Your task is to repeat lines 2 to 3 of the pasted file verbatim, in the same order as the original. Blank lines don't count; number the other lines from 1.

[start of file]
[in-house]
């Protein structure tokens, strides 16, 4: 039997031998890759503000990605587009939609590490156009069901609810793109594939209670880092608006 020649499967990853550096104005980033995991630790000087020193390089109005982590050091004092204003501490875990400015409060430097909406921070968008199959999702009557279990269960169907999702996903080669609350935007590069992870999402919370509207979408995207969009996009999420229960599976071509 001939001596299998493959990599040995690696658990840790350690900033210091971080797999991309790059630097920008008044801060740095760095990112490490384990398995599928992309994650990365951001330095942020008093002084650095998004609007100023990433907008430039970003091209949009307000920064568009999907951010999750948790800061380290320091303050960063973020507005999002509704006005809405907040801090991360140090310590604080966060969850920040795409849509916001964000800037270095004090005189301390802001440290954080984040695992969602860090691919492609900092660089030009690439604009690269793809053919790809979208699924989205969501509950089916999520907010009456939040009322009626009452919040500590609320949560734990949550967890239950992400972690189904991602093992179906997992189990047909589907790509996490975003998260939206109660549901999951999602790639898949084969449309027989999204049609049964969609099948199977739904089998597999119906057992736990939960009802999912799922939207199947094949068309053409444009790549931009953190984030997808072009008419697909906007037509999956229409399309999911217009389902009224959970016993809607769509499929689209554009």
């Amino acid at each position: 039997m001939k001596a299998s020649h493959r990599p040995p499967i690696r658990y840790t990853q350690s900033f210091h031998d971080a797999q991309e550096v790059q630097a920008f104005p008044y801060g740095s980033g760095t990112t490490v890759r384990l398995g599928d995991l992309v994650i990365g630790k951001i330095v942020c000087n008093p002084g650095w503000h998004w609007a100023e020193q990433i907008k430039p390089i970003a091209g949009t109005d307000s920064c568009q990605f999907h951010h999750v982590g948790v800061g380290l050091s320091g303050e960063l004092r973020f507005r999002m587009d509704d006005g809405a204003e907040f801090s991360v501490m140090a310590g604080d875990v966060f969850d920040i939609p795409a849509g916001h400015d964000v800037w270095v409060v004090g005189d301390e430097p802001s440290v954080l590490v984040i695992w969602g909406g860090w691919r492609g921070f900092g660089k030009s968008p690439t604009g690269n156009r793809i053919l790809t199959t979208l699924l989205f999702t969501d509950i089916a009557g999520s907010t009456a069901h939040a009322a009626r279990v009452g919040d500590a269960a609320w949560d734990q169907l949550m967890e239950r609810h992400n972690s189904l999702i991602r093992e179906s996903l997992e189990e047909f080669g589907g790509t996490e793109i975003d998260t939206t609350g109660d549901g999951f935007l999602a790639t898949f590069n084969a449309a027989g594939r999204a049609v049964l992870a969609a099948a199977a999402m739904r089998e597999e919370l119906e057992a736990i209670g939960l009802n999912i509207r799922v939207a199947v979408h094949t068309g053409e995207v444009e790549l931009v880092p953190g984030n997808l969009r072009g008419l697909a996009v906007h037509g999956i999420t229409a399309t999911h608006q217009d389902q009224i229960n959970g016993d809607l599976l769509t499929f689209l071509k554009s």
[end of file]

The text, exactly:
């Protein structure tokens, strides 16, 4: 039997031998890759503000990605587009939609590490156009069901609810793109594939209670880092608006 020649499967990853550096104005980033995991630790000087020193390089109005982590050091004092204003501490875990400015409060430097909406921070968008199959999702009557279990269960169907999702996903080669609350935007590069992870999402919370509207979408995207969009996009999420229960599976071509 001939001596299998493959990599040995690696658990840790350690900033210091971080797999991309790059630097920008008044801060740095760095990112490490384990398995599928992309994650990365951001330095942020008093002084650095998004609007100023990433907008430039970003091209949009307000920064568009999907951010999750948790800061380290320091303050960063973020507005999002509704006005809405907040801090991360140090310590604080966060969850920040795409849509916001964000800037270095004090005189301390802001440290954080984040695992969602860090691919492609900092660089030009690439604009690269793809053919790809979208699924989205969501509950089916999520907010009456939040009322009626009452919040500590609320949560734990949550967890239950992400972690189904991602093992179906997992189990047909589907790509996490975003998260939206109660549901999951999602790639898949084969449309027989999204049609049964969609099948199977739904089998597999119906057992736990939960009802999912799922939207199947094949068309053409444009790549931009953190984030997808072009008419697909906007037509999956229409399309999911217009389902009224959970016993809607769509499929689209554009």
């Amino acid at each position: 039997m001939k001596a299998s020649h493959r990599p040995p499967i690696r658990y840790t990853q350690s900033f210091h031998d971080a797999q991309e550096v790059q630097a920008f104005p008044y801060g740095s980033g760095t990112t490490v890759r384990l398995g599928d995991l992309v994650i990365g630790k951001i330095v942020c000087n008093p002084g650095w503000h998004w609007a100023e020193q990433i907008k430039p390089i970003a091209g949009t109005d307000s920064c568009q990605f999907h951010h999750v982590g948790v800061g380290l050091s320091g303050e960063l004092r973020f507005r999002m587009d509704d006005g809405a204003e907040f801090s991360v501490m140090a310590g604080d875990v966060f969850d920040i939609p795409a849509g916001h400015d964000v800037w270095v409060v004090g005189d301390e430097p802001s440290v954080l590490v984040i695992w969602g909406g860090w691919r492609g921070f900092g660089k030009s968008p690439t604009g690269n156009r793809i053919l790809t199959t979208l699924l989205f999702t969501d509950i089916a009557g999520s907010t009456a069901h939040a009322a009626r279990v009452g919040d500590a269960a609320w949560d734990q169907l949550m967890e239950r609810h992400n972690s189904l999702i991602r093992e179906s996903l997992e189990e047909f080669g589907g790509t996490e793109i975003d998260t939206t609350g109660d549901g999951f935007l999602a790639t898949f590069n084969a449309a027989g594939r999204a049609v049964l992870a969609a099948a199977a999402m739904r089998e597999e919370l119906e057992a736990i209670g939960l009802n999912i509207r799922v939207a199947v979408h094949t068309g053409e995207v444009e790549l931009v880092p953190g984030n997808l969009r072009g008419l697909a996009v906007h037509g999956i999420t229409a399309t999911h608006q217009d389902q009224i229960n959970g016993d809607l599976l769509t499929f689209l071509k554009s």